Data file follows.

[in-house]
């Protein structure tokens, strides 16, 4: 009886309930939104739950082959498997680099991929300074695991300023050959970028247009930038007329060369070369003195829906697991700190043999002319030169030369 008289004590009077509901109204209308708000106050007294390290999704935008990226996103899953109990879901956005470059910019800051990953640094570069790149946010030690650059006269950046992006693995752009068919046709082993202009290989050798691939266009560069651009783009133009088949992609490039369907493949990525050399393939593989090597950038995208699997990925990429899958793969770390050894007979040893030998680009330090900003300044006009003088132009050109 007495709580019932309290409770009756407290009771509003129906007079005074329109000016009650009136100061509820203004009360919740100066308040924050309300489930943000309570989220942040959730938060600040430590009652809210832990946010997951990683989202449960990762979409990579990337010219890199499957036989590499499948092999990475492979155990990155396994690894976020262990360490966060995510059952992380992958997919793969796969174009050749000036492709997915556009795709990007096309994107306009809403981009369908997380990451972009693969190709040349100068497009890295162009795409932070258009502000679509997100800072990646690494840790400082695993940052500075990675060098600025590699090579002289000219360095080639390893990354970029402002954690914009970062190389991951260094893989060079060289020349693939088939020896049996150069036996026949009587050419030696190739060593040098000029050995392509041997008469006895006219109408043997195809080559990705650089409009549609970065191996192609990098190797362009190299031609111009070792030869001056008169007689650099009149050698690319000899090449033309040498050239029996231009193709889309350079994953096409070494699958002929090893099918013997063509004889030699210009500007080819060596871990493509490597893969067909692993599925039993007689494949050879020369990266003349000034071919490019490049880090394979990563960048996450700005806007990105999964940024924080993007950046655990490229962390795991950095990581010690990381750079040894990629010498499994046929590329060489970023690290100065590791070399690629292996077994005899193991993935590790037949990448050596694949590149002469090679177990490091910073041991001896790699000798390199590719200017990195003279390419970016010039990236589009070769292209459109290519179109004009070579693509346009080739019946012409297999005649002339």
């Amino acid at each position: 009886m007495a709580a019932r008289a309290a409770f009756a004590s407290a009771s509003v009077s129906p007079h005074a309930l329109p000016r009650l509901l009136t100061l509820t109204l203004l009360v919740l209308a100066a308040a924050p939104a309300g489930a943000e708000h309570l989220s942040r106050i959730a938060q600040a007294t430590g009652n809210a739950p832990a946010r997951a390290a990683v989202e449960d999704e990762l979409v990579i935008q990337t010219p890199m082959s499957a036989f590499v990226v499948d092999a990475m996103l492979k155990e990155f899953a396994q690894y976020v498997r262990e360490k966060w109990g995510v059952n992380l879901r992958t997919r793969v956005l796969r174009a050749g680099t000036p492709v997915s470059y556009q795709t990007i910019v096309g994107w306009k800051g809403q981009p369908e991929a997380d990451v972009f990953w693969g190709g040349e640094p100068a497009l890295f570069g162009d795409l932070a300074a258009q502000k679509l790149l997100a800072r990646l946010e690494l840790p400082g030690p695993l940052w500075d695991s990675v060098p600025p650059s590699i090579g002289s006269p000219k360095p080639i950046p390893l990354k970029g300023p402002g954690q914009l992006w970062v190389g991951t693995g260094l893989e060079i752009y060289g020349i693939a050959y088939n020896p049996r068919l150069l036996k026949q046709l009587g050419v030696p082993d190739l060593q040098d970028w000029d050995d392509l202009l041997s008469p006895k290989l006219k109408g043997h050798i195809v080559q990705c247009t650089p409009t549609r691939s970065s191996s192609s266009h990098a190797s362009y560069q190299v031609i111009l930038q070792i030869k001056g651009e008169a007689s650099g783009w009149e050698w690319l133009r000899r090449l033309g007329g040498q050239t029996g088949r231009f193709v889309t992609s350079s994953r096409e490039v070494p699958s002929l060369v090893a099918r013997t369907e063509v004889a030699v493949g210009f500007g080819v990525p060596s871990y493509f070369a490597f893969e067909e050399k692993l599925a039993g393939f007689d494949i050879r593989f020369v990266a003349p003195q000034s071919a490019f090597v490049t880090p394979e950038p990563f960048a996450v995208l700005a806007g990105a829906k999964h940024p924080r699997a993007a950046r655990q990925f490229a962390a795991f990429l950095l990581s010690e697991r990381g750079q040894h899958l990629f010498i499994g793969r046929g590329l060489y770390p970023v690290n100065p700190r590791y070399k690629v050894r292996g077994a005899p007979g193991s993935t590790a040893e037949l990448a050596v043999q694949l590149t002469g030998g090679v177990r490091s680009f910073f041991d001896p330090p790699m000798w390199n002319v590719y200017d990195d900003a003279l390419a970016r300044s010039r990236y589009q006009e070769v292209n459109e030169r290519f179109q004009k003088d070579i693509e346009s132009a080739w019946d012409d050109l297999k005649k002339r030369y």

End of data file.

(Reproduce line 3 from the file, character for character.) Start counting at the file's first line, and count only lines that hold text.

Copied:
């Amino acid at each position: 009886m007495a709580a019932r008289a309290a409770f009756a004590s407290a009771s509003v009077s129906p007079h005074a309930l329109p000016r009650l509901l009136t100061l509820t109204l203004l009360v919740l209308a100066a308040a924050p939104a309300g489930a943000e708000h309570l989220s942040r106050i959730a938060q600040a007294t430590g009652n809210a739950p832990a946010r997951a390290a990683v989202e449960d999704e990762l979409v990579i935008q990337t010219p890199m082959s499957a036989f590499v990226v499948d092999a990475m996103l492979k155990e990155f899953a396994q690894y976020v498997r262990e360490k966060w109990g995510v059952n992380l879901r992958t997919r793969v956005l796969r174009a050749g680099t000036p492709v997915s470059y556009q795709t990007i910019v096309g994107w306009k800051g809403q981009p369908e991929a997380d990451v972009f990953w693969g190709g040349e640094p100068a497009l890295f570069g162009d795409l932070a300074a258009q502000k679509l790149l997100a800072r990646l946010e690494l840790p400082g030690p695993l940052w500075d695991s990675v060098p600025p650059s590699i090579g002289s006269p000219k360095p080639i950046p390893l990354k970029g300023p402002g954690q914009l992006w970062v190389g991951t693995g260094l893989e060079i752009y060289g020349i693939a050959y088939n020896p049996r068919l150069l036996k026949q046709l009587g050419v030696p082993d190739l060593q040098d970028w000029d050995d392509l202009l041997s008469p006895k290989l006219k109408g043997h050798i195809v080559q990705c247009t650089p409009t549609r691939s970065s191996s192609s266009h990098a190797s362009y560069q190299v031609i111009l930038q070792i030869k001056g651009e008169a007689s650099g783009w009149e050698w690319l133009r000899r090449l033309g007329g040498q050239t029996g088949r231009f193709v889309t992609s350079s994953r096409e490039v070494p699958s002929l060369v090893a099918r013997t369907e063509v004889a030699v493949g210009f500007g080819v990525p060596s871990y493509f070369a490597f893969e067909e050399k692993l599925a039993g393939f007689d494949i050879r593989f020369v990266a003349p003195q000034s071919a490019f090597v490049t880090p394979e950038p990563f960048a996450v995208l700005a806007g990105a829906k999964h940024p924080r699997a993007a950046r655990q990925f490229a962390a795991f990429l950095l990581s010690e697991r990381g750079q040894h899958l990629f010498i499994g793969r046929g590329l060489y770390p970023v690290n100065p700190r590791y070399k690629v050894r292996g077994a005899p007979g193991s993935t590790a040893e037949l990448a050596v043999q694949l590149t002469g030998g090679v177990r490091s680009f910073f041991d001896p330090p790699m000798w390199n002319v590719y200017d990195d900003a003279l390419a970016r300044s010039r990236y589009q006009e070769v292209n459109e030169r290519f179109q004009k003088d070579i693509e346009s132009a080739w019946d012409d050109l297999k005649k002339r030369y």